MOL participated in the LNG bunkering trial at the Port of Kobe, organized by the Kobe City Port and Harbor Authority, and conducted bunkering on the LNG-fueled tugboat Ishin. This marks the first LNG bunkering in the Port of Kobe. The successful trial confirmed that LNG fuel can be effectively supplied safely at the Port.
LNG fueled vessels
In the first semester of 2019, Zeebrugge recorded a 12.5 % growth, compared to the same period in 2018. Namely, a total cargo volume of 21,883,578 tonnes was handled, while container traffic decreased by 2.2% to 7,548,076 tonnes. Regarding port shifts, they increased by 3% to 181,130 shifts, with 71 cruise vessels moored in Zeebrugge.
For the first time, a ship bunkered LNG in Europe during loading and unloading procedures. The bunkering took place at the RST terminal at the Prins Willem Alexanderhaven in Rotterdam. The LNG was supplied by Shell. The Port of Rotterdam Authority, who made the simultaneous bunkering possible, said that the operation fits in with its aim for the energy transition in shipping, from fuel oil to LNG.
Malta Freeport Terminals welcomed the first ever LNG-fueled container ship to visit Malta during the course of the vessel’s maiden voyage from Asia to Rotterdam. The ‘Containerships Polar’ discharged more than 560 containers during its call to Malta.
The EU-funded project to expand the Swedish Port of Ystad and make it able to accommodate larger ferries started with a sod-turning ceremony on May 2. The project includes, in addition to two new ferry locations in Ystad Harbor, a new vessel to be fueled by LNG for the Polish shipping company Polferries.
Grupa LOTOS and PGNiG carried out two commercial bunkers of LNG, between 13 and 18 March 2019, at the at sea ports of Gdańsk and Gdynia in Poland. These are the first operations that took place in Polish ports. Namely, on March 13, 14 tonnes of LNG were injected into the ‘Fure Valo’s’ tanks, which is owned by Gothia Tankers. The company aims to develop the LNG-fueled fleet, and aspires to have six such vessels by the end of the year. The second bunkering took place on March 18, where 18 tonnes of LNG were transported from a tanker to the tanks of the ‘Ireland’ ship.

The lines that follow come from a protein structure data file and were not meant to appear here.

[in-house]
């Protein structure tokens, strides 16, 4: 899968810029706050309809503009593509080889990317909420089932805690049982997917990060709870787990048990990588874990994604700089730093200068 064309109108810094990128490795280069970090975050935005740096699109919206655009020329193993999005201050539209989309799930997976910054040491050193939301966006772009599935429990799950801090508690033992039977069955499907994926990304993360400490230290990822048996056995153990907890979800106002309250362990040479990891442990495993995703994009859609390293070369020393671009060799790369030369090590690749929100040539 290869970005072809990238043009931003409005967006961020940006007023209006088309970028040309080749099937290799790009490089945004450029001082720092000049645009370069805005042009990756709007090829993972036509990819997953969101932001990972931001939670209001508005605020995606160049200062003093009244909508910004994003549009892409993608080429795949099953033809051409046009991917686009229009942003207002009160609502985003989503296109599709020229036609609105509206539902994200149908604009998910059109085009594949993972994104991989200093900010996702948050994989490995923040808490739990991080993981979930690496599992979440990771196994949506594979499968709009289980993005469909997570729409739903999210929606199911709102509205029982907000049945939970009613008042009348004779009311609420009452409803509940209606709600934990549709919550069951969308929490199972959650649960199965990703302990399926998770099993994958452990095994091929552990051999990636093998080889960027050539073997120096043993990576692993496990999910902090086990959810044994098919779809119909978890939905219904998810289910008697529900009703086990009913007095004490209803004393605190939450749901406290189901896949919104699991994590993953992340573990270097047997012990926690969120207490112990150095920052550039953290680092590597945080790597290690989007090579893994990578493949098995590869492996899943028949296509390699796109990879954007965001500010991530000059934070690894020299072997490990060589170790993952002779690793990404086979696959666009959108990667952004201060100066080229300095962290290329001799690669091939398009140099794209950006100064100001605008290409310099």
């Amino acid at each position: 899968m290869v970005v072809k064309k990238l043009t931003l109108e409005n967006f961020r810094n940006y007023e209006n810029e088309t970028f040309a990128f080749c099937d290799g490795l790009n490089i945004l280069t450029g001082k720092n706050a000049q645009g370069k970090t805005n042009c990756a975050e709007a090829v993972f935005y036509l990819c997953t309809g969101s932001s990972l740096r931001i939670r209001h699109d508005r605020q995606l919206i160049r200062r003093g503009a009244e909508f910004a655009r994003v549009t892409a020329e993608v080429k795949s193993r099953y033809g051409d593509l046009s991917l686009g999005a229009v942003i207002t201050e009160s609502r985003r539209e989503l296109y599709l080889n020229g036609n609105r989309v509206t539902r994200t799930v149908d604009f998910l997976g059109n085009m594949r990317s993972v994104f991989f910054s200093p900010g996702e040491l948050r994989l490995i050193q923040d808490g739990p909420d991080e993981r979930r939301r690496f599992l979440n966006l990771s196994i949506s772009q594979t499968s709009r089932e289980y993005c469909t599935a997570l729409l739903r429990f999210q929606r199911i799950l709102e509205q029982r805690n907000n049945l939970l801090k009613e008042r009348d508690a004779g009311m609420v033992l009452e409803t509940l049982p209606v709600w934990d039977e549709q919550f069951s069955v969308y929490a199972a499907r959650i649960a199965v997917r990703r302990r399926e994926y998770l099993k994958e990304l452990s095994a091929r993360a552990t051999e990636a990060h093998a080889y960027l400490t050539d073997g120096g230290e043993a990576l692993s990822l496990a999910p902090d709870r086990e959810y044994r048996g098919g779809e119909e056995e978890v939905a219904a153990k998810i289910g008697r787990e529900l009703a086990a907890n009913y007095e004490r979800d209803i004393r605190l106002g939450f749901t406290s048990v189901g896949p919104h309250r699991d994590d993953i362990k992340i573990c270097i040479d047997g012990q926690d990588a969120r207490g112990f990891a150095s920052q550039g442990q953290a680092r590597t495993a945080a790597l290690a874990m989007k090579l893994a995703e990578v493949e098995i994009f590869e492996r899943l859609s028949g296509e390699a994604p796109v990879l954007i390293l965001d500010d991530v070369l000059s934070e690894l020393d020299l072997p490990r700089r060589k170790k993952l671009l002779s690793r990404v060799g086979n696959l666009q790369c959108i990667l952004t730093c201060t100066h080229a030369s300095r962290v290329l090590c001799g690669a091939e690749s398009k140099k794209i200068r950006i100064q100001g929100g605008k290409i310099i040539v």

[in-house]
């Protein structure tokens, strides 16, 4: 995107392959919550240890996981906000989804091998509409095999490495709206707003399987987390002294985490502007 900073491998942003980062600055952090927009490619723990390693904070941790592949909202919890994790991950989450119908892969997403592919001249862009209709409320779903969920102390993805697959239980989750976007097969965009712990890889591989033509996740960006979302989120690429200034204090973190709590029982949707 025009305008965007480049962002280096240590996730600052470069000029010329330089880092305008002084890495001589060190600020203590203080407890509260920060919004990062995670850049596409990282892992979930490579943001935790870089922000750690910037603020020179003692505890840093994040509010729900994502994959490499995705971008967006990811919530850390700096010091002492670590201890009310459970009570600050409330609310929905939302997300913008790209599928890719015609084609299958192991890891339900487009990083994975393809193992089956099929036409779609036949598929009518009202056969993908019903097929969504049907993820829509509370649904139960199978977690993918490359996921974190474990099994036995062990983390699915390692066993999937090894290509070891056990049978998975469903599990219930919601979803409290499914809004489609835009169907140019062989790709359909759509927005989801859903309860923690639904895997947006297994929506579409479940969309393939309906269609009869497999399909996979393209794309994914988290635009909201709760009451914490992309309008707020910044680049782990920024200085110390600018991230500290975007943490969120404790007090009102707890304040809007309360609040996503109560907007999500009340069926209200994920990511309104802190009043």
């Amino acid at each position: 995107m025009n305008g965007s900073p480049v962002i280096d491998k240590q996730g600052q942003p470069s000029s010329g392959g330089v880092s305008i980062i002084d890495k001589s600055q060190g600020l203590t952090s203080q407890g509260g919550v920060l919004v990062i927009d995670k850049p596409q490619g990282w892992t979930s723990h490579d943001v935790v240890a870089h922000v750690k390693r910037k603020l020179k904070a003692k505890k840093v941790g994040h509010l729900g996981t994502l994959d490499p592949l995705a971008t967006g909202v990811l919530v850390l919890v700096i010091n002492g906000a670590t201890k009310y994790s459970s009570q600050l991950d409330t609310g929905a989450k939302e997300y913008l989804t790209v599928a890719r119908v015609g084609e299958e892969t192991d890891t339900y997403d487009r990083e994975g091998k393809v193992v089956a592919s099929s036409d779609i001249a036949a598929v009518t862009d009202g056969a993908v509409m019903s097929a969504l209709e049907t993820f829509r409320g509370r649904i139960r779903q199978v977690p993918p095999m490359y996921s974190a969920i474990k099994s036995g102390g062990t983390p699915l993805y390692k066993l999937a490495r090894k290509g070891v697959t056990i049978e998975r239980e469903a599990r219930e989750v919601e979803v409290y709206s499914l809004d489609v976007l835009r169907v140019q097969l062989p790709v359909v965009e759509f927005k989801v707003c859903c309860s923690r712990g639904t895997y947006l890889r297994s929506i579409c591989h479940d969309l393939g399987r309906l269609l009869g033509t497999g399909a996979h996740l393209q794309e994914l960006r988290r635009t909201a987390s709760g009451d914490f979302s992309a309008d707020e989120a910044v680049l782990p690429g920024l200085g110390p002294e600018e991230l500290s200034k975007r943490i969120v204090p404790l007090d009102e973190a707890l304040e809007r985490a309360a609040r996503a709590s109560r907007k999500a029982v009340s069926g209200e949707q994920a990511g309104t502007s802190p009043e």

Singapore LNG Corporation Pte Ltd has completed modifications to its Secondary Jetty at its Terminal on Jurong Island, and it is now capable of receiving and reloading small LNG ships of between 2,000m3 and 10,000m3 in capacity. The new Small-Scale LNG Facility was completed on 13 February 2019, and will help boost the development of the small-scale LNG market in various forms.
As of 1 August, the Port will be increasing this incentive by doubling the maximum ESI discount for vessels that are in the possession of an ESI certificate and use LNG for their main engine or auxiliary engine. The Port also aims to have a bunker pontoon for LNG in place in the Port of Amsterdam by the end of 2018.
The Port of Malmo informed that it conducted its first LNG bunkering operation. The operation took place while the vessel “Ireland”, which unloaded cement in Malmö, was provided with LNG via tanker lorries. The Port is now evaluating various solutions for more LNG bunkering, such as bunkering from ships.
Port of Rotterdam hosts the largest EU biorefinery19/02/2020
Dos and Dont’s when writing business e-mails19/02/2020
Marine contractors board ghost ship grounded in Ireland19/02/2020
Port of Hamburg seaborne cargo throughput increases by 1.1% in 201919/02/2020
Why soft skills are more important than ever19/02/2020
ECSA issues position paper on EU Green Deal19/02/2020
Falkland Islands to develop new port infrastructure19/02/2020
BP evacuates workers from platform after power generation issue19/02/2020
Ammonia could cut GHG emissions, says UK's Royal Society19/02/2020
Operations start for Italy's Vado Gateway terminal19/02/2020